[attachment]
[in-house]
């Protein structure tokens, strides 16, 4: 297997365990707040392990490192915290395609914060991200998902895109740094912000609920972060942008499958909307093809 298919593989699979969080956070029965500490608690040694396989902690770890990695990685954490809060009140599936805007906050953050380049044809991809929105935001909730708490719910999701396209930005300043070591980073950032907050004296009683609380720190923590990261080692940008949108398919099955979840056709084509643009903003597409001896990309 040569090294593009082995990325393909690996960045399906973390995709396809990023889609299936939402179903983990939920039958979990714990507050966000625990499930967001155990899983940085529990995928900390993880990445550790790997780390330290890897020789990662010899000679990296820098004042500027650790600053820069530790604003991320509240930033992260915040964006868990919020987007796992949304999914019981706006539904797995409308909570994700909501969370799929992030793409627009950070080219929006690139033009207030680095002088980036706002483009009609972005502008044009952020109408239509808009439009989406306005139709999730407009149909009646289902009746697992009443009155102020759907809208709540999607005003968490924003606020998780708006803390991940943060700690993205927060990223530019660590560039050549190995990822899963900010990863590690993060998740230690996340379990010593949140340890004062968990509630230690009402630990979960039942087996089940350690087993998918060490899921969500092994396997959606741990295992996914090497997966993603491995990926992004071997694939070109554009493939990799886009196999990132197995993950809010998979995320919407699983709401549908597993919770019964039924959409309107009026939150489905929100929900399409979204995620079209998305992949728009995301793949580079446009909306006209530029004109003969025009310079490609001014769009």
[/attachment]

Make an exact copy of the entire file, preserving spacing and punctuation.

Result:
[in-house]
């Protein structure tokens, strides 16, 4: 297997365990707040392990490192915290395609914060991200998902895109740094912000609920972060942008499958909307093809 298919593989699979969080956070029965500490608690040694396989902690770890990695990685954490809060009140599936805007906050953050380049044809991809929105935001909730708490719910999701396209930005300043070591980073950032907050004296009683609380720190923590990261080692940008949108398919099955979840056709084509643009903003597409001896990309 040569090294593009082995990325393909690996960045399906973390995709396809990023889609299936939402179903983990939920039958979990714990507050966000625990499930967001155990899983940085529990995928900390993880990445550790790997780390330290890897020789990662010899000679990296820098004042500027650790600053820069530790604003991320509240930033992260915040964006868990919020987007796992949304999914019981706006539904797995409308909570994700909501969370799929992030793409627009950070080219929006690139033009207030680095002088980036706002483009009609972005502008044009952020109408239509808009439009989406306005139709999730407009149909009646289902009746697992009443009155102020759907809208709540999607005003968490924003606020998780708006803390991940943060700690993205927060990223530019660590560039050549190995990822899963900010990863590690993060998740230690996340379990010593949140340890004062968990509630230690009402630990979960039942087996089940350690087993998918060490899921969500092994396997959606741990295992996914090497997966993603491995990926992004071997694939070109554009493939990799886009196999990132197995993950809010998979995320919407699983709401549908597993919770019964039924959409309107009026939150489905929100929900399409979204995620079209998305992949728009995301793949580079446009909306006209530029004109003969025009310079490609001014769009």